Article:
Read this before you move to Toronto

Guillaume Morissette’s new novel is a gut-busting, gender-bending romp.

Alt-lit superstar Guillaume Morissette has an axe to grind. By the end of his latest opus, The Original Face, entire forests have been felled by it: from masculinity’s old-growth pines, to the whomping willows of baby-obsessed in-laws, to the wicked licking poison oaks of Silicon Valley.

It’s an angry novel. It’s a dark novel. It’s also a deeply funny novel. The story follows Daniel, a gaunt and gloomy “GIF maker” from Montreal. Daniel bounces from city to city — Montreal, Toronto, New York — in search of opportunity, jettisoning jobs and girlfriends if need be. The book mimics (to some extent) the life of Morissette, who returned to Montreal after a short stint in Hogtown.

“My dream job is not having a job,” remarks the perennially bankrupt Daniel. He dodges commitment like Tom Cruise in Top Gun, letting whizzing missiles of capitalism explode behind him, mid-air, bosses be damned. Daniel (already semi-successful as an internet artist) is on a mission to Make It™, and he’s prepared to suffer a poverty-stricken, gypsy existence for art’s sake.


In the early chapters, he picks up his bindle stick and moves to Toronto, complaining that while he really likes Montreal, “it’s starting to feel like I’ve done everything that I needed to do here.” In a city notoriously bad at keeping homegrown talent at home, who can blame him? Daniel’s fictional move is preceded by plenty of Montreal artists’ actual ones: Richler (London), Arcade Fire (New Orleans), Cohen (Los Angeles), Dion (Las Vegas) the Wainwrights (New York), and all the other hometown heroes who decided Montreal, while cheap and adorable, lacked a certain somethin-somethin.

Unlike those artists however, the big city isn’t quite ready for Daniel. His time in Toronto is a tragicomic disaster: its art scene is a yuppie shit-show, while gainful employment is impossible to find. Colour me surprised that one of the only memorable Torontonians in this book is a — you guessed it — chinchilla.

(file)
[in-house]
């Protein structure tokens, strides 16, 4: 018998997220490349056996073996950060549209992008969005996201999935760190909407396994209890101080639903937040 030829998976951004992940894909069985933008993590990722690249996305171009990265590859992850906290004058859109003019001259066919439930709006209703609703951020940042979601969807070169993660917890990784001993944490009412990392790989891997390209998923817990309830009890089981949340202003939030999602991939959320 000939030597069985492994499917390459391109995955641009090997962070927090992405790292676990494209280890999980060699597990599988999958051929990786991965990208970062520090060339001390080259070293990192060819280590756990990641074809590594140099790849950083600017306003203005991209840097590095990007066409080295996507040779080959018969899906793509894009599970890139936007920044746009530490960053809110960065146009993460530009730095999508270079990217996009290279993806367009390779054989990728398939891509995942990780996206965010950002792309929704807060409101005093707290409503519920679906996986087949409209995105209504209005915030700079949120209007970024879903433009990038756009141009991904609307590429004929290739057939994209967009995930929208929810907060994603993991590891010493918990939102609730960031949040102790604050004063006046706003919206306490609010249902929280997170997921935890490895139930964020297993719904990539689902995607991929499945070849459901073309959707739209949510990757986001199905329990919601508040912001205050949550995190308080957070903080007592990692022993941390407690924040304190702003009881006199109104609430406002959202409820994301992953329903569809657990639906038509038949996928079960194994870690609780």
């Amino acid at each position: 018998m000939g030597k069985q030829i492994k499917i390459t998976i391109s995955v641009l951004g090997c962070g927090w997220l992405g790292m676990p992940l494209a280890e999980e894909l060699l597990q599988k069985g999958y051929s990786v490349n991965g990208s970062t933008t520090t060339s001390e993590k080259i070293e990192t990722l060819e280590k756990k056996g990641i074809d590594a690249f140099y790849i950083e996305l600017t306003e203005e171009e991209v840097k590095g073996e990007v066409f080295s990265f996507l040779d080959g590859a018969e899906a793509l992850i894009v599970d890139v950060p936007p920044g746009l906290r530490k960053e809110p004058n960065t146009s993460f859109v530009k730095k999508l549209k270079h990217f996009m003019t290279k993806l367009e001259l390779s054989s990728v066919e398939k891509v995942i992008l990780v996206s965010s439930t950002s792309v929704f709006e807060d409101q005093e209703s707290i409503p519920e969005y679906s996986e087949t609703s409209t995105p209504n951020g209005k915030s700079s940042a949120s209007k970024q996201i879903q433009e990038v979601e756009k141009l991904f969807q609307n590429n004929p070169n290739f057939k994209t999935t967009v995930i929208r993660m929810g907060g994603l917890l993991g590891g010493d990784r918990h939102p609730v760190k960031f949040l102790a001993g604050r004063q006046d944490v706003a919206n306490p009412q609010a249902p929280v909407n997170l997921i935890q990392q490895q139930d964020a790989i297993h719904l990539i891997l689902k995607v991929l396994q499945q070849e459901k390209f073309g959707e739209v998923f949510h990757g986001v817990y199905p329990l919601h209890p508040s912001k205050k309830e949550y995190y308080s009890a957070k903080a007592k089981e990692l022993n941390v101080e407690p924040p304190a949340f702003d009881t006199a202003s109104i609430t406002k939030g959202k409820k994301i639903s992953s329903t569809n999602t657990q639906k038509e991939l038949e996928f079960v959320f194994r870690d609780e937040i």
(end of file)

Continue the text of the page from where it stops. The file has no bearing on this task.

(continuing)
Daniel is understandably bitter, but that bitterness gives rise to some of the book’s most hilarious (and poignant) zingers. Morissette is a Twitter-trained master of reductio ad absurdum and it shows — whether in the one-liners scattered throughout the book, the deliciously frequent in-jokes, the scathing satire of Silicon Valley, the high-octane SMS banter, or the personal branding advice he offers to ISIS. If you’re wanting to mimic Daniel’s professional self-sabotage, go ahead and read this novel while your boss is around.

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Post-Toronto (and after visits to NYC and Newfoundland) Daniel returns to la Belle Province. It is here, in his descriptions of Montreal and his hometown circle of friends that Morissette truly shines — like a PGA tour pro making trick shots on his home course. Sharx, Exxxotica and the STM all get memorable shout-outs.

What about the characters? They’re largely female: Grace (girlfriend), Jane (space cadet/artist) and Eloise (internet acquaintance/art pimp) all serve as foils for Daniel’s uniquely “Montreal” brand of manhood. In his relationship with Grace, Daniel is largely submissive (“We both tended to say ‘I am sorry’ a lot… as if our relationship was a kind of BDSM in which the safe word was ‘sorry’.”) His relationship with Jane — described by another character as a “hot art babe” — has nary a trace of lust, and as the duo struggle through the Montreal art gauntlet, he treats her as his delightfully twee co-equal/confidant. As for Eloise, Daniel doesn’t mind her constant feminist provocations (“I don’t hate men, it’s just easier to assume that they’re evil by default.”) He’s duly rewarded when Eloise agrees to promote his art show— something she never does for male artists.

The gal-heavy relationship dynamics are refreshing and original, and so is the irreverent way Daniel plays with his own masculinity. Altogether, it makes Daniel a sympathetic character— despite his constant job-shirking and cringe-worthy cheapskate tendencies. Like refusing to pay for a game of bowling at a bowling alley. Come on, man.

The Original Face pits art against the triple-threat of geography, social mores, and capitalism. Is Montreal capable of sustaining its artists — or must everyone ambitious eventually move away? Why does everyone over 30 here want to make babies when they’re vehicles of wallet-, climate-, and art dream-destruction? What’s the point of generating “good content” for the internet — when any money it makes will eventually be vacuumed up by tech bros in Silicon Valley?

Morissette’s new novel is asking all the right questions — and the effort earns him a new set of literary chevrons. ■